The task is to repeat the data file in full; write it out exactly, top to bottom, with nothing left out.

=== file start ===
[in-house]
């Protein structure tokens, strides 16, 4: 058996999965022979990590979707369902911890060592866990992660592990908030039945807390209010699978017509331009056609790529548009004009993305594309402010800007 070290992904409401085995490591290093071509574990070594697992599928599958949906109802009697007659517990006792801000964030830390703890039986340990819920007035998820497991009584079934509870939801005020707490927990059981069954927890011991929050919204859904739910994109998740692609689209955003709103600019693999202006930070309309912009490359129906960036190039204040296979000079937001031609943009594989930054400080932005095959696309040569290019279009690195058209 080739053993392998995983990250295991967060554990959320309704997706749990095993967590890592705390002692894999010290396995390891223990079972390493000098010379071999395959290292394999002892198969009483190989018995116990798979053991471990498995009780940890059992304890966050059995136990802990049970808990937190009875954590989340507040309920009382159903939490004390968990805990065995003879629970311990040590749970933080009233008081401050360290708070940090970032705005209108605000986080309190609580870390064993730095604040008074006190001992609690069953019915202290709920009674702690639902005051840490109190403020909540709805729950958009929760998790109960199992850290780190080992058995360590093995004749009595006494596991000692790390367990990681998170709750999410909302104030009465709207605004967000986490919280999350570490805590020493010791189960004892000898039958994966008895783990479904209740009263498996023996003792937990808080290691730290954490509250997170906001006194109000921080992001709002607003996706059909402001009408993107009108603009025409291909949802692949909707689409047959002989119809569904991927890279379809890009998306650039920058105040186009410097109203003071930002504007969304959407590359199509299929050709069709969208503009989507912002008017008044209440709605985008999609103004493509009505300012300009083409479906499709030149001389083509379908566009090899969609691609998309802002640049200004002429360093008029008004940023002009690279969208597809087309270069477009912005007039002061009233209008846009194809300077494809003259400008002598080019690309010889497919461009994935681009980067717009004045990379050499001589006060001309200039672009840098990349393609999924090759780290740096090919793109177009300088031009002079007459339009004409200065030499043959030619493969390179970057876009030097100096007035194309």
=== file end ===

[in-house]
């Protein structure tokens, strides 16, 4: 058996999965022979990590979707369902911890060592866990992660592990908030039945807390209010699978017509331009056609790529548009004009993305594309402010800007 070290992904409401085995490591290093071509574990070594697992599928599958949906109802009697007659517990006792801000964030830390703890039986340990819920007035998820497991009584079934509870939801005020707490927990059981069954927890011991929050919204859904739910994109998740692609689209955003709103600019693999202006930070309309912009490359129906960036190039204040296979000079937001031609943009594989930054400080932005095959696309040569290019279009690195058209 080739053993392998995983990250295991967060554990959320309704997706749990095993967590890592705390002692894999010290396995390891223990079972390493000098010379071999395959290292394999002892198969009483190989018995116990798979053991471990498995009780940890059992304890966050059995136990802990049970808990937190009875954590989340507040309920009382159903939490004390968990805990065995003879629970311990040590749970933080009233008081401050360290708070940090970032705005209108605000986080309190609580870390064993730095604040008074006190001992609690069953019915202290709920009674702690639902005051840490109190403020909540709805729950958009929760998790109960199992850290780190080992058995360590093995004749009595006494596991000692790390367990990681998170709750999410909302104030009465709207605004967000986490919280999350570490805590020493010791189960004892000898039958994966008895783990479904209740009263498996023996003792937990808080290691730290954490509250997170906001006194109000921080992001709002607003996706059909402001009408993107009108603009025409291909949802692949909707689409047959002989119809569904991927890279379809890009998306650039920058105040186009410097109203003071930002504007969304959407590359199509299929050709069709969208503009989507912002008017008044209440709605985008999609103004493509009505300012300009083409479906499709030149001389083509379908566009090899969609691609998309802002640049200004002429360093008029008004940023002009690279969208597809087309270069477009912005007039002061009233209008846009194809300077494809003259400008002598080019690309010889497919461009994935681009980067717009004045990379050499001589006060001309200039672009840098990349393609999924090759780290740096090919793109177009300088031009002079007459339009004409200065030499043959030619493969390179970057876009030097100096007035194309």